Harts Range Races by Dinny Kunoth

Dinny Kunoth Kemarre was born in 1954 at Utopia, central Australia when it was still operating as a cattle station. As a young man growing up on the Utopia he became an extremely skilful stockman and worked on many of the local cattle stations mustering, branding and droving cattle.

Later in the 1970s when Utopia became an Aboriginal freehold property he began honing his artistic skills sculpting and painting. Together with his wife Josie Petyarre he started sculpting naive figures of animals and birds which he still does today. A keen football fan Dinny then began sculpturing football figures in the 90s. In 2016 a host of these figures representing all the heroes of every team went on display at Parliament House in Canberra to celebrate Reconciliation Week.

Dinny’s naive paintings of bush football and horse racing tell a vivid story of contemporary life in the Indigenous homelands of outback central Australia. The stockman Dinny Kunoth enjoys the annual Harts Range Race meeting where local jockeys test their skills on the track. His paintings of these unique bush race meetings are atmospheric, quirky and amusing as are his depictions of bush football matches.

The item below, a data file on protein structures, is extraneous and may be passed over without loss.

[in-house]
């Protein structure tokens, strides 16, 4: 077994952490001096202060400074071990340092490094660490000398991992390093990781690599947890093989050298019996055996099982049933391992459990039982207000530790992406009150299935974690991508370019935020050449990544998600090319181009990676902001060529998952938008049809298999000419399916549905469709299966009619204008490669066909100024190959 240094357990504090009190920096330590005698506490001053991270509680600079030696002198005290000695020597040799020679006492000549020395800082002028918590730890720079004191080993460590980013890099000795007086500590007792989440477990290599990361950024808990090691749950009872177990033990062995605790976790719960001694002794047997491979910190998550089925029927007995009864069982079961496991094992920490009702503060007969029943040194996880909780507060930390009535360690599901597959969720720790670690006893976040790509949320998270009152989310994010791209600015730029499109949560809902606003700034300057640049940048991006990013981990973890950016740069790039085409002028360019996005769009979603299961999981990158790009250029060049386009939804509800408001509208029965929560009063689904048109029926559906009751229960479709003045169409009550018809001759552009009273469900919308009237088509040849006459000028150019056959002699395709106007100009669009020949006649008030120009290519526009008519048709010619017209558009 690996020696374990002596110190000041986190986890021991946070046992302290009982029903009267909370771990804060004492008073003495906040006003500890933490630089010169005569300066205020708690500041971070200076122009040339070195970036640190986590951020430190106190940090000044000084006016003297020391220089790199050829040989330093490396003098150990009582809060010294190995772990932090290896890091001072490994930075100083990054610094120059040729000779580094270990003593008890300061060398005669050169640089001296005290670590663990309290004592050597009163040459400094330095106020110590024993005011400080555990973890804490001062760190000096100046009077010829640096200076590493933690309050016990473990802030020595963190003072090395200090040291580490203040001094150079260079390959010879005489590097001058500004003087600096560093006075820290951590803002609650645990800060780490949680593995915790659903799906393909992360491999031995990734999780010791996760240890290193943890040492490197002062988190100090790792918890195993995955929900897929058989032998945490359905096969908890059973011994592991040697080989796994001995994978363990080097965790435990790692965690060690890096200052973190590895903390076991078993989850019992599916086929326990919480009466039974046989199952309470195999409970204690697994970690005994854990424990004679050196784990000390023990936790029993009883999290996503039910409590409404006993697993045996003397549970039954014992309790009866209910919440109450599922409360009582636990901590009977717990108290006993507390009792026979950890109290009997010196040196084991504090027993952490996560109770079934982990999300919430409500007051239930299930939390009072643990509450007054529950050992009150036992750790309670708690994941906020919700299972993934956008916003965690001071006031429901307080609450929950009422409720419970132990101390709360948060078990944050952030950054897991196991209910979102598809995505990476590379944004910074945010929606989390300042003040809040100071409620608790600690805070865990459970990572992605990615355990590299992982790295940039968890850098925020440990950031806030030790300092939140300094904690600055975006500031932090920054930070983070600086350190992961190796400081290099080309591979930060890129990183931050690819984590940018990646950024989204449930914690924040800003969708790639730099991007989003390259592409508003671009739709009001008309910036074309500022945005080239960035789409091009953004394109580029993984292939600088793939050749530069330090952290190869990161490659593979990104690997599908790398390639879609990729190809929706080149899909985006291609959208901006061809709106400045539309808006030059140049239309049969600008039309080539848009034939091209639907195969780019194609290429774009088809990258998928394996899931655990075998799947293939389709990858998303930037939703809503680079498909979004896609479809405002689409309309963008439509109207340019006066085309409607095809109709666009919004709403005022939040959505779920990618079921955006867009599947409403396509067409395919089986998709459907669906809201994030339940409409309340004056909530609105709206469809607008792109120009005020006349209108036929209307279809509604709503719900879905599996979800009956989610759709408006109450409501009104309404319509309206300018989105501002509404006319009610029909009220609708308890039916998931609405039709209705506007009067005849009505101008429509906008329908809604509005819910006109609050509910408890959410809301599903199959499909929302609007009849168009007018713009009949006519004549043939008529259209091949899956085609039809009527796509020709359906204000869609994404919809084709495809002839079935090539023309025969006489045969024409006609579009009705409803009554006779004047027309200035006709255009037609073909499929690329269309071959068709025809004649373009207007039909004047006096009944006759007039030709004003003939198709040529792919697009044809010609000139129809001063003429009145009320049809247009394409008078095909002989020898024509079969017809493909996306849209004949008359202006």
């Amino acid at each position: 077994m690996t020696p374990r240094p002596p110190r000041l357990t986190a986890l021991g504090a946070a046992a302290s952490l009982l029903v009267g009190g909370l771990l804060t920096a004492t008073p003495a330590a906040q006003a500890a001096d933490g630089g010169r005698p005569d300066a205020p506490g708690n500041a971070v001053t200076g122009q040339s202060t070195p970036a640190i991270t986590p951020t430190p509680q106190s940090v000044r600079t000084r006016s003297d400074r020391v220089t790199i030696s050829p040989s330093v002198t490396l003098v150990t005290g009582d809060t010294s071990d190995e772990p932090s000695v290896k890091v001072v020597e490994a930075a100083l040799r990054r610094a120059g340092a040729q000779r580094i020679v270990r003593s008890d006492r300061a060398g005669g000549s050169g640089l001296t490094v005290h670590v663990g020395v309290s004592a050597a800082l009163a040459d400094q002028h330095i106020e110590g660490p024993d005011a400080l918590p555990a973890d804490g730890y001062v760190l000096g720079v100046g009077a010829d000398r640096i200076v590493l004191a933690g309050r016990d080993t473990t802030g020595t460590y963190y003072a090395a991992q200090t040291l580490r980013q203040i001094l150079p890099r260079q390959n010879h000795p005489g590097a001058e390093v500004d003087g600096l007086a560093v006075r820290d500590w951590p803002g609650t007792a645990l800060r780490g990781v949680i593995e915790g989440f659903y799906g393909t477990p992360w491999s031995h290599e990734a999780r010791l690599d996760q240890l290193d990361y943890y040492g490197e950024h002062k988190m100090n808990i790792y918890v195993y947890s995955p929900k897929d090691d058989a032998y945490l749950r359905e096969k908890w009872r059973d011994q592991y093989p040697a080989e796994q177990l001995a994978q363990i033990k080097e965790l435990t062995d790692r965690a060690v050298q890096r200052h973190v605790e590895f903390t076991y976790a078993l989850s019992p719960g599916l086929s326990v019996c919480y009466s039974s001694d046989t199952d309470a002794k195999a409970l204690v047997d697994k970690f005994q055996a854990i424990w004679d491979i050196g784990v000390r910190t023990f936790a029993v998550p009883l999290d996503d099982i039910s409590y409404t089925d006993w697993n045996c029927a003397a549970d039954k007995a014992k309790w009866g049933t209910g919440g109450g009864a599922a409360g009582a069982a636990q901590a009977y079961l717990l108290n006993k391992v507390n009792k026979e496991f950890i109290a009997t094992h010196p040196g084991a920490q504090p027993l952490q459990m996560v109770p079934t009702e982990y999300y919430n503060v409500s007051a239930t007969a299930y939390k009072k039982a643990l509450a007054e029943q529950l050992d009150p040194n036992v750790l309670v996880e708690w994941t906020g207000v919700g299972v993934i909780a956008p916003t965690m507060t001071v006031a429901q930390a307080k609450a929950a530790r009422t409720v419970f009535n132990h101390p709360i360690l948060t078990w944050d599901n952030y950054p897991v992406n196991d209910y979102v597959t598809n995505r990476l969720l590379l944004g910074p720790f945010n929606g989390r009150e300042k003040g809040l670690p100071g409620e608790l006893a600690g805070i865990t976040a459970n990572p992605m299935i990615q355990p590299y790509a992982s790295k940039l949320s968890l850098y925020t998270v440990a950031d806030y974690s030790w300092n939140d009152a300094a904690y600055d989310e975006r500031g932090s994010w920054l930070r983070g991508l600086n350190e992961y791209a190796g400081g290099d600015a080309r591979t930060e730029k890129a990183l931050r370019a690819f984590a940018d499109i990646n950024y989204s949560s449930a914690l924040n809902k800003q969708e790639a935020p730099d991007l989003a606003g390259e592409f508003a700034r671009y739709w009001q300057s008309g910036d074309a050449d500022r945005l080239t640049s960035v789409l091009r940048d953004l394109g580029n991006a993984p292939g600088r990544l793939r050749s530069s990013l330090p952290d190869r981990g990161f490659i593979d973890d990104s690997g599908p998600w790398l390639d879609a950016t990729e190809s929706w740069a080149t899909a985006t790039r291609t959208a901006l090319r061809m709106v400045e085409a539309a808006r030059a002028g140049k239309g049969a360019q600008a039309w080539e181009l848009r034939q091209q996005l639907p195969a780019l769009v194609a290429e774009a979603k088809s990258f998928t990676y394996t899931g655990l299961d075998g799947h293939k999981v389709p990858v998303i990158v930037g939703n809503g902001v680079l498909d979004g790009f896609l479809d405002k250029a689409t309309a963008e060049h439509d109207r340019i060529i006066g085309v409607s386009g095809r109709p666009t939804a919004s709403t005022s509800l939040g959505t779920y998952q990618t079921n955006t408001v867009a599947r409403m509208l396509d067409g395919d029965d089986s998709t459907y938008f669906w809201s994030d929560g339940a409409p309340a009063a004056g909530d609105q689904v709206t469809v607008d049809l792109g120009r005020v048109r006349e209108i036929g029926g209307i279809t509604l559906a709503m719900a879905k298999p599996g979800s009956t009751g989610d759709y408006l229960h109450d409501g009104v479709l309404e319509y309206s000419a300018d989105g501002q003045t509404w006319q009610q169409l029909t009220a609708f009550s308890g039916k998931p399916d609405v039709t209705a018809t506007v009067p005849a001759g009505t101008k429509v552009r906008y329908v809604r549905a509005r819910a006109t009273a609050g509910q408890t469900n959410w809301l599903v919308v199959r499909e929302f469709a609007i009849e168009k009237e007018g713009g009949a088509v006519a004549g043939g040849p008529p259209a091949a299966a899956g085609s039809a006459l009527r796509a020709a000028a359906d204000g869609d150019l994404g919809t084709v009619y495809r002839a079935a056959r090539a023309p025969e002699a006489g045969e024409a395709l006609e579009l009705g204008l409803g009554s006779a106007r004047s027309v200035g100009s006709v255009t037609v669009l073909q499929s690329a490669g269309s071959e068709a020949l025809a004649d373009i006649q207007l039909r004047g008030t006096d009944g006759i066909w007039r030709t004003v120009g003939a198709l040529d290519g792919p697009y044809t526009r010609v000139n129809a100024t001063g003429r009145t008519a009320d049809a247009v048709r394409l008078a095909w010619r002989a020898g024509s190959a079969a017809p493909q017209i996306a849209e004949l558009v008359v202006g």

Description

Dinny’s naive paintings of bush football and Harts Range Races Art tell a vivid story of contemporary life, in the Indigenous homelands of outback, central Australia. The stockman Dinny Kunoth enjoys the annual Harts Range Race meeting where local jockeys test their skills on the track. His paintings of these unique bush race meetings are atmospheric, quirky and amusing as are his depictions of bush football matches.

Dinny Kunoth Kemarre was born in 1954 at Utopia, central Australia when it was still operating as a cattle station. As a young man growing up on the Utopia he became an extremely skilful stockman and worked on many of the local cattle stations mustering, branding and droving cattle.

Later in the 1970s when Utopia became an Aboriginal freehold property he began honing his artistic skills sculpting and painting. Together with his wife Josie Petyarre he started sculpting naive figures of animals and birds which he still does today. A keen football fan Dinny then began sculpturing football figures in the 90s. In 2016 a host of these figures representing all the heroes of every team went on display at Parliament House in Canberra to celebrate Reconciliation Week.